It was an emotional night at 1650 N. Schrader in Hollywood as LA’s gothic community came to bid farewell to Human Drama, a band that’s been part of our scene so long they’ve become an institution. Fellow locals Faith and the Muse opened, and that was an event in and of itself; this was to be the band’s only southern California appearance of the year, so they made sure not to disappoint, playing for over an hour and including such rare old favorites as “Mercyground” in the set alongside newer material like “Relic Song.”
The crowd was really there to show support to Human Drama’s Johnny Indovina, though; after twenty-five years, he’s decided to call it quits. Playing for over two hours, the band took us through a complete career retrospective, starting with material from their hopelessly out-of-print major-label releases and working their way through the half-dozen albums released on Triple X and Projekt. It was an exhaustive history of Indovina’s work, and an exhausting one, too, by the look of it; by the halfway point, the entire band was looking a bit bedraggled and Johnny’s mascara had started to run. The mood was more exhilaration and gratitude than bitterness, though, and the fans gave back as much as they took, cheering relentlessly as they recognized the opening chords of “Death of an Angel” or “Fading Away.” Instead of an encore, Johnny surprised the crowd by bringing out the drummer of his original band, the Models, to play the first song he’d ever recorded – a cover of “These Boots Are Made for Walking” – before closing with another cover, this time of the Beatles’ “Let It Be.” This, he told the crowd, was the last Human Drama song that will ever be recorded, and everyone in the audience would receive a copy of the single as a special souvenir of the evening. Los Angeles is going to miss Human Drama for sure, but if that’s how it has to be, it’s harder to imagine them leaving on a higher note.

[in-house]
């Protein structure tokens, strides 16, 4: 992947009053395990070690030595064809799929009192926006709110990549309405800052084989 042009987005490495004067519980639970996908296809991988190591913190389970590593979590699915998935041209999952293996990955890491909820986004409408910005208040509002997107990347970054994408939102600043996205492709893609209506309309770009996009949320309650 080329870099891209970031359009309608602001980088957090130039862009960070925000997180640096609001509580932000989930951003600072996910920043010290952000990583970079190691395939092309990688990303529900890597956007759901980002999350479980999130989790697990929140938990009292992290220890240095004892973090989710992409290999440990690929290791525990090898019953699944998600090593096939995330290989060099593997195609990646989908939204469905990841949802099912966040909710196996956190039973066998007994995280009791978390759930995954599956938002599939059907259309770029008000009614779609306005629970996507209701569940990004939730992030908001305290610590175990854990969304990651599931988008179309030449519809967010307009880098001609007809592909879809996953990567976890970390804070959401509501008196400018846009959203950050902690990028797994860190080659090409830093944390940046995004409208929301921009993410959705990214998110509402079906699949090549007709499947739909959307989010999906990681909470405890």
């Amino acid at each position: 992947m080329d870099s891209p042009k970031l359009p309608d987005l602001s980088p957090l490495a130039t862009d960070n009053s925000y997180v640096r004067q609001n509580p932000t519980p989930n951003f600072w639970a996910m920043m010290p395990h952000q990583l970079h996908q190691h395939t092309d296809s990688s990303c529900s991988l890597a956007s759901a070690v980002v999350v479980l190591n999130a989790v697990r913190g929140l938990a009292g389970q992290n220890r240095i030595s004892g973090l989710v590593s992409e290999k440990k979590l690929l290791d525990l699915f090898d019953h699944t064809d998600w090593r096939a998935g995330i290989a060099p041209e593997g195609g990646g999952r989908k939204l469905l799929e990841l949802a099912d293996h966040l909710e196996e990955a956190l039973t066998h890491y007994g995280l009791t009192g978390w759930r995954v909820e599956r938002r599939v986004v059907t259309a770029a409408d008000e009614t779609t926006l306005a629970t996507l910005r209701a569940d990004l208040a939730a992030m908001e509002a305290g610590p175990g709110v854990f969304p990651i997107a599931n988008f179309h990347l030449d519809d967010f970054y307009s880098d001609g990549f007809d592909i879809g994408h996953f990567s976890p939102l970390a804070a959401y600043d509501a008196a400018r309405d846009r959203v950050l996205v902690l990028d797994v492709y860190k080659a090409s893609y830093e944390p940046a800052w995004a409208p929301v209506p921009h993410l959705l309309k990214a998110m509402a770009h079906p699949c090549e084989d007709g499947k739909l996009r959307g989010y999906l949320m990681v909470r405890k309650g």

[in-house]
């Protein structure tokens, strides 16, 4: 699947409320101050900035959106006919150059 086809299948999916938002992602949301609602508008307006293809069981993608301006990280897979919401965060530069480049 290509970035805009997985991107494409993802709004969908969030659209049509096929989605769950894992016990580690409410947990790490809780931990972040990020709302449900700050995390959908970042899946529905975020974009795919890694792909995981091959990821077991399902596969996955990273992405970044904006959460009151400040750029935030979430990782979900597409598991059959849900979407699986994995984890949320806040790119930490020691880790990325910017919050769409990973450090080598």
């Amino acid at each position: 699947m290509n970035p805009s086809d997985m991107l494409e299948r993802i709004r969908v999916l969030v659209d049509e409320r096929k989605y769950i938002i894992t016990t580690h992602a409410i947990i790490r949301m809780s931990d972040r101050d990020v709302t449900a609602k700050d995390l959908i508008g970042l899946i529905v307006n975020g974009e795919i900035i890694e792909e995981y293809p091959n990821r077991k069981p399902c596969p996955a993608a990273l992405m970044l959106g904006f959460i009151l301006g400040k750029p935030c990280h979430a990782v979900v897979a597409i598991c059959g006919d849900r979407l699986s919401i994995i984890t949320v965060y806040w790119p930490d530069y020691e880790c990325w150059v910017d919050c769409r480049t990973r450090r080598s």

Visit www.mercyground.com and www.humandrama.net for more information on the bands.
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